LOUISVILLE, KY (WAVE) - A new alternative to BOTOX is hitting the market with some potentially big perks, but the one that will likely turn the most heads is price.
Xeomin was released in the United States early November, so doctors and patients are just now getting a feel for its effect. It's reportedly similar to the already proven products on the market, BOTOX and Dysport, lasting around 90 days. But with added competition, Louisville surgeon Dr. Marc Salzman believes it could bring a lower price tag for America's number one wrinkle fighting injections.
At Dr. Salzman's office, Lydia Pearson gets routine injections of neurotoxins. She started with BOTOX seven years ago, and then turned to Dysport.
"I would get people asking me, Oh are you angry or are you in a bad mood, do you have a headache? Because I tend to scowl," Lydia said.
Now, seven years after starting the injections the scowl lines are no longer an issue. Lydia is faithful to her wrinkle fix. She is the first with Dr. Salzman to try Xeomin.
"It's the same as BOTOX, but it's a naked protein," Dr. Salzman explained.
Which means there are no additives unlike BOTOX when he says has what's called a carrier protein.
"One of the arguments is if you have a protein that's attached to it can you develop either an immunity to it because you have antibodies against that protein," Salzman said.
An immunity that could mean less wrinkle-easing response, but Dr. Salzman said it doesn't mean that it is safer.
"That's what the company will tell you," said Dr. Salzman. "There's no immune complex problems, but it's not like there are zillions of people walking around saying I'm immune to BOTOX."
Lydia, however, did notice less effect after a numerous BOTOX injections. It lasted less than three months. But with Dysport she got up to four months of effect. However it's the price tag that may be the real selling point.
"I don't think it will be until April for the national release when everybody can use it, then we'll know if the price point is really going to be significantly less," Salzman said. It's really what the market will bear, but with any competition he feels, "that's going to lower the price for our patients."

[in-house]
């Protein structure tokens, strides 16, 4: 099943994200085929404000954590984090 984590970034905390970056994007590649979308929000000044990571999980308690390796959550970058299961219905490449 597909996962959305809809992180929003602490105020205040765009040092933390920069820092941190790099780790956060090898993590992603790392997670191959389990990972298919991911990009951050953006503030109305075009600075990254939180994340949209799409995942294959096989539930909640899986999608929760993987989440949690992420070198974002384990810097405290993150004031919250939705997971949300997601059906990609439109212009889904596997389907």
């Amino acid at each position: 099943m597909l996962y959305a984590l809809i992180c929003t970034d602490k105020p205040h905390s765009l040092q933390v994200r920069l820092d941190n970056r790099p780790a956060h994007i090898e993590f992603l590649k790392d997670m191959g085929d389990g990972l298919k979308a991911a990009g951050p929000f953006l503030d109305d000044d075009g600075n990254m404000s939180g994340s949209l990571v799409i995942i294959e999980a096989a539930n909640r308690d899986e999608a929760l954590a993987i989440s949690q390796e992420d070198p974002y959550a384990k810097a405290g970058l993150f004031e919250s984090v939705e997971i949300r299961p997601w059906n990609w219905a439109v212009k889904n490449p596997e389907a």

Lydia is happy with the results, erasing wrinkles she said much like BOTOX. But the jury for her is out until that price is set and she knows for sure how long Xeomin fights the unwanted scowl.
For now, any of the products will cost between $250 and $500 depending on the amount of product and location it's used.
The makers of BOTOX contacted WAVE 3 regarding our story and the claims of a "naked protein" in Xeomin. In a statement, spokesperson Kellie Lao said:
"Per the FDA, all proteins like botulinum toxins carry a potential for developing antibodies which contributes to resistance. While the critical factors for antibody development are not well understood, it's believed that antibodies develop against the core toxin, not the toxin's accessory proteins. In nature, the botulinum core neurotoxin associates with accessory proteins to help protect the core toxin against thermal and pH stress. BOTOX Cosmetic's protective proteins are not expected to contribute to the development of antibodies and resistance. And according to BOTOX Cosmetic's product labeling, the risk for antibody formation may be minimized by injecting the lowest effective dose given at the longest feasible intervals between injections."